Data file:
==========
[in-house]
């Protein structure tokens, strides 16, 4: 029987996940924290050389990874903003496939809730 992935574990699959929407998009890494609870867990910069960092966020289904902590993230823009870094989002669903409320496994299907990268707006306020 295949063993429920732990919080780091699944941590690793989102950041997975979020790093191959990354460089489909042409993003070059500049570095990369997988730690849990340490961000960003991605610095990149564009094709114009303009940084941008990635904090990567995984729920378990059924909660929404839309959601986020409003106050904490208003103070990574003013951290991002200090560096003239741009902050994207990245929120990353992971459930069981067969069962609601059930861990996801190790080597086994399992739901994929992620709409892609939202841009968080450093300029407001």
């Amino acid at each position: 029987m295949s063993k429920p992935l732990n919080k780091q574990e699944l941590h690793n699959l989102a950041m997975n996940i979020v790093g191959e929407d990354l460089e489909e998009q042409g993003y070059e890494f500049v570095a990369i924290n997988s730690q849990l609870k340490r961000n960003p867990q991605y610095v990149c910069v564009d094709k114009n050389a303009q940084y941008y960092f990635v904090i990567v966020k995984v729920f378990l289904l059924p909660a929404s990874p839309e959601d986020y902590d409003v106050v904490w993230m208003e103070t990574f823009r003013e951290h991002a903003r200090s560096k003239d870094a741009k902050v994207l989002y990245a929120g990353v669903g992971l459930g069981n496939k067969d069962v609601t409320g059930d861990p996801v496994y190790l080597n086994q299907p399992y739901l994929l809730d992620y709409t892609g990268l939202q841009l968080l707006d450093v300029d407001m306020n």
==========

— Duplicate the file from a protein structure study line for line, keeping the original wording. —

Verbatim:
[in-house]
């Protein structure tokens, strides 16, 4: 029987996940924290050389990874903003496939809730 992935574990699959929407998009890494609870867990910069960092966020289904902590993230823009870094989002669903409320496994299907990268707006306020 295949063993429920732990919080780091699944941590690793989102950041997975979020790093191959990354460089489909042409993003070059500049570095990369997988730690849990340490961000960003991605610095990149564009094709114009303009940084941008990635904090990567995984729920378990059924909660929404839309959601986020409003106050904490208003103070990574003013951290991002200090560096003239741009902050994207990245929120990353992971459930069981067969069962609601059930861990996801190790080597086994399992739901994929992620709409892609939202841009968080450093300029407001």
């Amino acid at each position: 029987m295949s063993k429920p992935l732990n919080k780091q574990e699944l941590h690793n699959l989102a950041m997975n996940i979020v790093g191959e929407d990354l460089e489909e998009q042409g993003y070059e890494f500049v570095a990369i924290n997988s730690q849990l609870k340490r961000n960003p867990q991605y610095v990149c910069v564009d094709k114009n050389a303009q940084y941008y960092f990635v904090i990567v966020k995984v729920f378990l289904l059924p909660a929404s990874p839309e959601d986020y902590d409003v106050v904490w993230m208003e103070t990574f823009r003013e951290h991002a903003r200090s560096k003239d870094a741009k902050v994207l989002y990245a929120g990353v669903g992971l459930g069981n496939k067969d069962v609601t409320g059930d861990p996801v496994y190790l080597n086994q299907p399992y739901l994929l809730d992620y709409t892609g990268l939202q841009l968080l707006d450093v300029d407001m306020n």